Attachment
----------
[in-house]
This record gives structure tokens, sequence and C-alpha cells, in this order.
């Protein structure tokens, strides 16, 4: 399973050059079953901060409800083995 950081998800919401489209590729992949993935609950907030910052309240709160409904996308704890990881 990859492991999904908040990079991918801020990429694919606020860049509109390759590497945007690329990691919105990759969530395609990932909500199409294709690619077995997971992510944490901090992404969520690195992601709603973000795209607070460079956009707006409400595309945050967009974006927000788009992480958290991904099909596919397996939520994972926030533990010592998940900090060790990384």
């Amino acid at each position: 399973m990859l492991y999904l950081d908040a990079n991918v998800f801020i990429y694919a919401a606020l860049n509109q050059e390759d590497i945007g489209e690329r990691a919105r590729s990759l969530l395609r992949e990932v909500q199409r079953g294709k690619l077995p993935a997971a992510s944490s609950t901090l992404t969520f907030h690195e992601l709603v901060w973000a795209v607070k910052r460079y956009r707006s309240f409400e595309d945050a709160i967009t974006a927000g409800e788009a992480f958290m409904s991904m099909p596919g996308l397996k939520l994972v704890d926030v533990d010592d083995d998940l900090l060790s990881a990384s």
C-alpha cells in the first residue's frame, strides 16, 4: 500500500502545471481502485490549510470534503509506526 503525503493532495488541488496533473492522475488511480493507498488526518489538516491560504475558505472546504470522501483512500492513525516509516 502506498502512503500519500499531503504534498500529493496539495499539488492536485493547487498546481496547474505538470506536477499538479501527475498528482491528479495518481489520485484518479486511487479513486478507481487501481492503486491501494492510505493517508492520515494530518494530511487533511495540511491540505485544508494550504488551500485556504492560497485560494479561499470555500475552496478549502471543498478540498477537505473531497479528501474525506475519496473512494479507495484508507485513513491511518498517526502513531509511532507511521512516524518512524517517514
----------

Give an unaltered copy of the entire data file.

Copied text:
[in-house]
This record gives structure tokens, sequence and C-alpha cells, in this order.
């Protein structure tokens, strides 16, 4: 399973050059079953901060409800083995 950081998800919401489209590729992949993935609950907030910052309240709160409904996308704890990881 990859492991999904908040990079991918801020990429694919606020860049509109390759590497945007690329990691919105990759969530395609990932909500199409294709690619077995997971992510944490901090992404969520690195992601709603973000795209607070460079956009707006409400595309945050967009974006927000788009992480958290991904099909596919397996939520994972926030533990010592998940900090060790990384």
């Amino acid at each position: 399973m990859l492991y999904l950081d908040a990079n991918v998800f801020i990429y694919a919401a606020l860049n509109q050059e390759d590497i945007g489209e690329r990691a919105r590729s990759l969530l395609r992949e990932v909500q199409r079953g294709k690619l077995p993935a997971a992510s944490s609950t901090l992404t969520f907030h690195e992601l709603v901060w973000a795209v607070k910052r460079y956009r707006s309240f409400e595309d945050a709160i967009t974006a927000g409800e788009a992480f958290m409904s991904m099909p596919g996308l397996k939520l994972v704890d926030v533990d010592d083995d998940l900090l060790s990881a990384s």
C-alpha cells in the first residue's frame, strides 16, 4: 500500500502545471481502485490549510470534503509506526 503525503493532495488541488496533473492522475488511480493507498488526518489538516491560504475558505472546504470522501483512500492513525516509516 502506498502512503500519500499531503504534498500529493496539495499539488492536485493547487498546481496547474505538470506536477499538479501527475498528482491528479495518481489520485484518479486511487479513486478507481487501481492503486491501494492510505493517508492520515494530518494530511487533511495540511491540505485544508494550504488551500485556504492560497485560494479561499470555500475552496478549502471543498478540498477537505473531497479528501474525506475519496473512494479507495484508507485513513491511518498517526502513531509511532507511521512516524518512524517517514